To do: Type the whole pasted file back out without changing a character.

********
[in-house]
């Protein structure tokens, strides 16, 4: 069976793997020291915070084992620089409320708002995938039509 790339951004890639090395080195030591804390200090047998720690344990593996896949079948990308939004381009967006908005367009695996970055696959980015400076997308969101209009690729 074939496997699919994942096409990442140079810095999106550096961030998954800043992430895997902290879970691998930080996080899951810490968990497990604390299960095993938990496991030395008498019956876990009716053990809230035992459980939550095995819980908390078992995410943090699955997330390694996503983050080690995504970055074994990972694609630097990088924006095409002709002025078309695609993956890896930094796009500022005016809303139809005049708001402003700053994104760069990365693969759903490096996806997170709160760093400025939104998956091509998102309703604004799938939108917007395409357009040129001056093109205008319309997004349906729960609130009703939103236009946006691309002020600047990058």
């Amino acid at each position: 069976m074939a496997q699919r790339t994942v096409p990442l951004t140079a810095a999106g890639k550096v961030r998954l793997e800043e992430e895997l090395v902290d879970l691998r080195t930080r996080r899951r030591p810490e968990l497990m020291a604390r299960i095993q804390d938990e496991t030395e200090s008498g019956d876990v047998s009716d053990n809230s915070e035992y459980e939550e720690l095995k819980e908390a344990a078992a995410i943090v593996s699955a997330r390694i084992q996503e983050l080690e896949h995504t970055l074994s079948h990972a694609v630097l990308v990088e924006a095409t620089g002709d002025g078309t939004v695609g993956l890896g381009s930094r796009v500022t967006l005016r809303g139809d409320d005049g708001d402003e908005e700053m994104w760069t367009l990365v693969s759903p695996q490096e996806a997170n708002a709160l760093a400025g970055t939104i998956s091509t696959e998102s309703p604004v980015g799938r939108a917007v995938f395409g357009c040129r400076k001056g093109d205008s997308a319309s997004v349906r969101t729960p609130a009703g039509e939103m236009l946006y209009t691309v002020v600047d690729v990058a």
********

[in-house]
């Protein structure tokens, strides 16, 4: 069976793997020291915070084992620089409320708002995938039509 790339951004890639090395080195030591804390200090047998720690344990593996896949079948990308939004381009967006908005367009695996970055696959980015400076997308969101209009690729 074939496997699919994942096409990442140079810095999106550096961030998954800043992430895997902290879970691998930080996080899951810490968990497990604390299960095993938990496991030395008498019956876990009716053990809230035992459980939550095995819980908390078992995410943090699955997330390694996503983050080690995504970055074994990972694609630097990088924006095409002709002025078309695609993956890896930094796009500022005016809303139809005049708001402003700053994104760069990365693969759903490096996806997170709160760093400025939104998956091509998102309703604004799938939108917007395409357009040129001056093109205008319309997004349906729960609130009703939103236009946006691309002020600047990058």
């Amino acid at each position: 069976m074939a496997q699919r790339t994942v096409p990442l951004t140079a810095a999106g890639k550096v961030r998954l793997e800043e992430e895997l090395v902290d879970l691998r080195t930080r996080r899951r030591p810490e968990l497990m020291a604390r299960i095993q804390d938990e496991t030395e200090s008498g019956d876990v047998s009716d053990n809230s915070e035992y459980e939550e720690l095995k819980e908390a344990a078992a995410i943090v593996s699955a997330r390694i084992q996503e983050l080690e896949h995504t970055l074994s079948h990972a694609v630097l990308v990088e924006a095409t620089g002709d002025g078309t939004v695609g993956l890896g381009s930094r796009v500022t967006l005016r809303g139809d409320d005049g708001d402003e908005e700053m994104w760069t367009l990365v693969s759903p695996q490096e996806a997170n708002a709160l760093a400025g970055t939104i998956s091509t696959e998102s309703p604004v980015g799938r939108a917007v995938f395409g357009c040129r400076k001056g093109d205008s997308a319309s997004v349906r969101t729960p609130a009703g039509e939103m236009l946006y209009t691309v002020v600047d690729v990058a």